Task 5: Develop practical strategies for addressing nonuniqueness
The analysis from the previous four tasks will culminate in the development of a variety of remedies for the issue of multiple equilibria, including strategies such as equilibrium refinements, planning for multiple scenarios, or modifications to flow models which avoid or minimize the prevalence of multiple equilibrium solutions.

Task 6: Author final report
A comprehensive final report will be written, describing all research work performed.

Implementation of Research Outcomes:
Dynamic Traffic Assignment models are used to estimate how many travelers use a roadway link at different times of the day. They are based on an equilibrium principle according to which no traveler between an origin-destination pair can do better by switching to an alternate route. This research focuses on issues related to multiple equilibria in such models. Researchers first point out the existence of multiple equilibria in dynamic networks and discuss its implications on project selection. Then they discuss how some of the simplified traffic flow models that are used in various DTA software packages can lead to counter-intuitive phenomena in which all feasible flow patterns are at equilibrium, while in practice only one of them is likely to be observed. Modifications to the traffic flow models are proposed to mitigate this phenomenon.

Products developed by this research:

New Models Developed:  This research resulted in new models that can be integrated into existing software for Dynamic Traffic Assignment.

New Technique:  A new technique to address the problem of multiple equilibrium solutions that may arise in current DTA software packages has been proposed.

Curriculum Developed:  Research findings have been incorporated into a graduate course on Dynamic Traffic Assignment (CE392D) at the University of Texas at Austin.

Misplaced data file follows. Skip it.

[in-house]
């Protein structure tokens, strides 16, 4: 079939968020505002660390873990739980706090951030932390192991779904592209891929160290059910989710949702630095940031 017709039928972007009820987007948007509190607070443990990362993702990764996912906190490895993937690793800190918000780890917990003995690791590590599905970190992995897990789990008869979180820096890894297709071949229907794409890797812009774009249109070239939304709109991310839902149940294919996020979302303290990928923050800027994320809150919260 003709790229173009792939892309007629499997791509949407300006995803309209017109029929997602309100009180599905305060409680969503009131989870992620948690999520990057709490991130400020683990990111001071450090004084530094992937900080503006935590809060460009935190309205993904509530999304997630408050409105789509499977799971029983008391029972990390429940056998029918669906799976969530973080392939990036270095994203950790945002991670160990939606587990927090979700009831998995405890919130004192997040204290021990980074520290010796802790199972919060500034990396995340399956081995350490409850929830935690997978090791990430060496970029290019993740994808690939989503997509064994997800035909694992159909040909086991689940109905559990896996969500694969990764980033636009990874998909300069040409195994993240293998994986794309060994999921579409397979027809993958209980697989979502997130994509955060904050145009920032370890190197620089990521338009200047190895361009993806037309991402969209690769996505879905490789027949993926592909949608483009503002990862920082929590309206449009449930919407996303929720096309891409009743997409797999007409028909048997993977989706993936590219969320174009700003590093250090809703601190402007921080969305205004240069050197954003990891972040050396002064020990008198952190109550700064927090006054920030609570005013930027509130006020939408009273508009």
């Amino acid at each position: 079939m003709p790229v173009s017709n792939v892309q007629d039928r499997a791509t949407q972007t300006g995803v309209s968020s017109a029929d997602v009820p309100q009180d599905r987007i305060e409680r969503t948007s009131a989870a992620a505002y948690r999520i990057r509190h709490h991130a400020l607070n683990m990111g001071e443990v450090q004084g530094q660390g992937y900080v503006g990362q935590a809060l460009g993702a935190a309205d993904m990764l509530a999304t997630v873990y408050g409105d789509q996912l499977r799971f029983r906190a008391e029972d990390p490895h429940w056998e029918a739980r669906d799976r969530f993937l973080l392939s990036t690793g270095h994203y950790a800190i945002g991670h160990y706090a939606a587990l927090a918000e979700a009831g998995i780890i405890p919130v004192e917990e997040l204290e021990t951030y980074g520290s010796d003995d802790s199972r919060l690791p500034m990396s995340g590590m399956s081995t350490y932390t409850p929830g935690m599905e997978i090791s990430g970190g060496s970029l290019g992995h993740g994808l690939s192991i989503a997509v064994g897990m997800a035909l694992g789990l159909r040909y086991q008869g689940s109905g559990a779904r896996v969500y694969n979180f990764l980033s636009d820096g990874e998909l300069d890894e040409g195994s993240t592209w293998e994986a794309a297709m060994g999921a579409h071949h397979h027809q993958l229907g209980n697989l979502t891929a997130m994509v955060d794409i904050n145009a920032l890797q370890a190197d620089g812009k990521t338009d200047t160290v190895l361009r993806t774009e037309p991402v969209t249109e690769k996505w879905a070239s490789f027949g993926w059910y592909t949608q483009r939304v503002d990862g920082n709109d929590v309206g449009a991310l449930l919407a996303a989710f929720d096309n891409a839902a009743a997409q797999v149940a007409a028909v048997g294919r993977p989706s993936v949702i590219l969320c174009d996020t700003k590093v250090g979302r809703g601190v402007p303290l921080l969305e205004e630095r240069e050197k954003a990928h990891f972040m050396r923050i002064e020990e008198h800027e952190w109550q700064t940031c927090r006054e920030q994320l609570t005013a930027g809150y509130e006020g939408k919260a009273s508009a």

Presentation:  Diverge Models and Dynamic Traffic Equilibria. Boyles, S. D., J. Duthie, T. Rambha, and C. Melson, presented at the Annual Meeting of the Institute for Operations Research and Management Sciences, Minneapolis, MN, October 6-9, 2013.

Presentation:  Game-Theoretic Learning Models in Traffic Assignment, Rambha, T., S. D. Boyles, and K. Yin, presented at the Annual Meeting of the Institute for Operations Research and Management Sciences, Minneapolis, MN, October 6-9, 2013.

Journal Article in Preparation:  Diverge Models and Dynamic Traffic Equilibria, Boyles, S. D., J. Duthie, T. Rambha, and C. Melson, in preparation for submission to Networks and Spatial Economics (2014).

Impacts/Benefits of Implementation:
This research has direct implications on policy making in transportation as all planning models use traffic assignment to evaluate the impacts of improvement strategies on congestion. However, when multiple equilibria exist, it becomes difficult to make policy decisions as different results could favor the selection of different projects. While current modeling practices have been oblivious to the problem of multiple equilibria, we point out its occurrence and importance and propose ways to model it.

The research team had conversations with modelers at the Capital Area Metropolitan Planning Organization discussing the research results. While the research results have not yet been implemented these conversations have laid the ground for future research.

This research will also impact other disciplines in that the problem is similar in many ways to routing in telecommunication networks and equilibrium in queuing systems, and hence may be applied in these areas too.

Web Links:
Final Report